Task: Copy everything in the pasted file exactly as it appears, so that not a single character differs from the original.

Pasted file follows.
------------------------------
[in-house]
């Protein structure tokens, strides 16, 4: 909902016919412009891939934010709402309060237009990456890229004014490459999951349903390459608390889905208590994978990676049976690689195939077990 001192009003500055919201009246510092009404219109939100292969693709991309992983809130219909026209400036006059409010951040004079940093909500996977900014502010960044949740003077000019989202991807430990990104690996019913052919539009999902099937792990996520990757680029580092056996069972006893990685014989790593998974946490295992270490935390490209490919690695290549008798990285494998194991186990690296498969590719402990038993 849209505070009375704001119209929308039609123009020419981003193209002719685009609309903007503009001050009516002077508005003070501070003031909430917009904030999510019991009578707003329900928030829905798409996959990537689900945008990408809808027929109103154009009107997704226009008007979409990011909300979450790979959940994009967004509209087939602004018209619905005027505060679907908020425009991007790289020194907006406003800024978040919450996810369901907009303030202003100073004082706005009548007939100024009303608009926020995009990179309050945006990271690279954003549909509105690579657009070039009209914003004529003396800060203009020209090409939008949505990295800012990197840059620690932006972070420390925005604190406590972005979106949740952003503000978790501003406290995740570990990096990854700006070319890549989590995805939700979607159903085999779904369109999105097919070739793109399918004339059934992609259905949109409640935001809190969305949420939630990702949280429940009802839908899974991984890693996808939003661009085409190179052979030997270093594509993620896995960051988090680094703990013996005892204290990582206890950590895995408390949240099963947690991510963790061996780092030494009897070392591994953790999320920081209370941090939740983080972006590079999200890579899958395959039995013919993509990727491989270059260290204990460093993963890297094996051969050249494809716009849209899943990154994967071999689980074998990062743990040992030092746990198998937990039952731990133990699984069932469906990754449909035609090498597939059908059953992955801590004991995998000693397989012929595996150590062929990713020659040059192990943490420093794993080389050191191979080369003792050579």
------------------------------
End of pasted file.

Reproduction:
[in-house]
């Protein structure tokens, strides 16, 4: 909902016919412009891939934010709402309060237009990456890229004014490459999951349903390459608390889905208590994978990676049976690689195939077990 001192009003500055919201009246510092009404219109939100292969693709991309992983809130219909026209400036006059409010951040004079940093909500996977900014502010960044949740003077000019989202991807430990990104690996019913052919539009999902099937792990996520990757680029580092056996069972006893990685014989790593998974946490295992270490935390490209490919690695290549008798990285494998194991186990690296498969590719402990038993 849209505070009375704001119209929308039609123009020419981003193209002719685009609309903007503009001050009516002077508005003070501070003031909430917009904030999510019991009578707003329900928030829905798409996959990537689900945008990408809808027929109103154009009107997704226009008007979409990011909300979450790979959940994009967004509209087939602004018209619905005027505060679907908020425009991007790289020194907006406003800024978040919450996810369901907009303030202003100073004082706005009548007939100024009303608009926020995009990179309050945006990271690279954003549909509105690579657009070039009209914003004529003396800060203009020209090409939008949505990295800012990197840059620690932006972070420390925005604190406590972005979106949740952003503000978790501003406290995740570990990096990854700006070319890549989590995805939700979607159903085999779904369109999105097919070739793109399918004339059934992609259905949109409640935001809190969305949420939630990702949280429940009802839908899974991984890693996808939003661009085409190179052979030997270093594509993620896995960051988090680094703990013996005892204290990582206890950590895995408390949240099963947690991510963790061996780092030494009897070392591994953790999320920081209370941090939740983080972006590079999200890579899958395959039995013919993509990727491989270059260290204990460093993963890297094996051969050249494809716009849209899943990154994967071999689980074998990062743990040992030092746990198998937990039952731990133990699984069932469906990754449909035609090498597939059908059953992955801590004991995998000693397989012929595996150590062929990713020659040059192990943490420093794993080389050191191979080369003792050579």